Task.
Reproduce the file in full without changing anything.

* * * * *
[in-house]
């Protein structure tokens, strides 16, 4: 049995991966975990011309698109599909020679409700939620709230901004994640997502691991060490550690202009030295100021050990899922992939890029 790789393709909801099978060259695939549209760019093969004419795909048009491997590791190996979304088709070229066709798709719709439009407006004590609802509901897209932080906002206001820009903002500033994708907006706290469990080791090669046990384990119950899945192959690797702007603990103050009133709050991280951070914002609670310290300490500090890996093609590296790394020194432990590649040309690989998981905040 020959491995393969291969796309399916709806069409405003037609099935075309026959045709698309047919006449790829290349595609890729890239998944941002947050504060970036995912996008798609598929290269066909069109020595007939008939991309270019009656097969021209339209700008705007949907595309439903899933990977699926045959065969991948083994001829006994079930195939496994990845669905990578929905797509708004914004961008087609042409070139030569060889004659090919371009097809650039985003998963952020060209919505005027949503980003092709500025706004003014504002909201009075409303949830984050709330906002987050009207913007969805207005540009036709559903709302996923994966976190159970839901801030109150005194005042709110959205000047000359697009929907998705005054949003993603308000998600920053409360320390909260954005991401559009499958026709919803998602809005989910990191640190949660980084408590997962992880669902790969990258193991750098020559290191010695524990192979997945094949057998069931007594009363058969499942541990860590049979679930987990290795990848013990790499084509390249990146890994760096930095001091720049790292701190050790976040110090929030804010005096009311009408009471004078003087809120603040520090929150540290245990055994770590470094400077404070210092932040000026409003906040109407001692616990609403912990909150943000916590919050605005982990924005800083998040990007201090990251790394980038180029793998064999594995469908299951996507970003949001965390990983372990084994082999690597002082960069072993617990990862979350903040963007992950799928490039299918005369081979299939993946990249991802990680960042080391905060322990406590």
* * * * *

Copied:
[in-house]
């Protein structure tokens, strides 16, 4: 049995991966975990011309698109599909020679409700939620709230901004994640997502691991060490550690202009030295100021050990899922992939890029 790789393709909801099978060259695939549209760019093969004419795909048009491997590791190996979304088709070229066709798709719709439009407006004590609802509901897209932080906002206001820009903002500033994708907006706290469990080791090669046990384990119950899945192959690797702007603990103050009133709050991280951070914002609670310290300490500090890996093609590296790394020194432990590649040309690989998981905040 020959491995393969291969796309399916709806069409405003037609099935075309026959045709698309047919006449790829290349595609890729890239998944941002947050504060970036995912996008798609598929290269066909069109020595007939008939991309270019009656097969021209339209700008705007949907595309439903899933990977699926045959065969991948083994001829006994079930195939496994990845669905990578929905797509708004914004961008087609042409070139030569060889004659090919371009097809650039985003998963952020060209919505005027949503980003092709500025706004003014504002909201009075409303949830984050709330906002987050009207913007969805207005540009036709559903709302996923994966976190159970839901801030109150005194005042709110959205000047000359697009929907998705005054949003993603308000998600920053409360320390909260954005991401559009499958026709919803998602809005989910990191640190949660980084408590997962992880669902790969990258193991750098020559290191010695524990192979997945094949057998069931007594009363058969499942541990860590049979679930987990290795990848013990790499084509390249990146890994760096930095001091720049790292701190050790976040110090929030804010005096009311009408009471004078003087809120603040520090929150540290245990055994770590470094400077404070210092932040000026409003906040109407001692616990609403912990909150943000916590919050605005982990924005800083998040990007201090990251790394980038180029793998064999594995469908299951996507970003949001965390990983372990084994082999690597002082960069072993617990990862979350903040963007992950799928490039299918005369081979299939993946990249991802990680960042080391905060322990406590």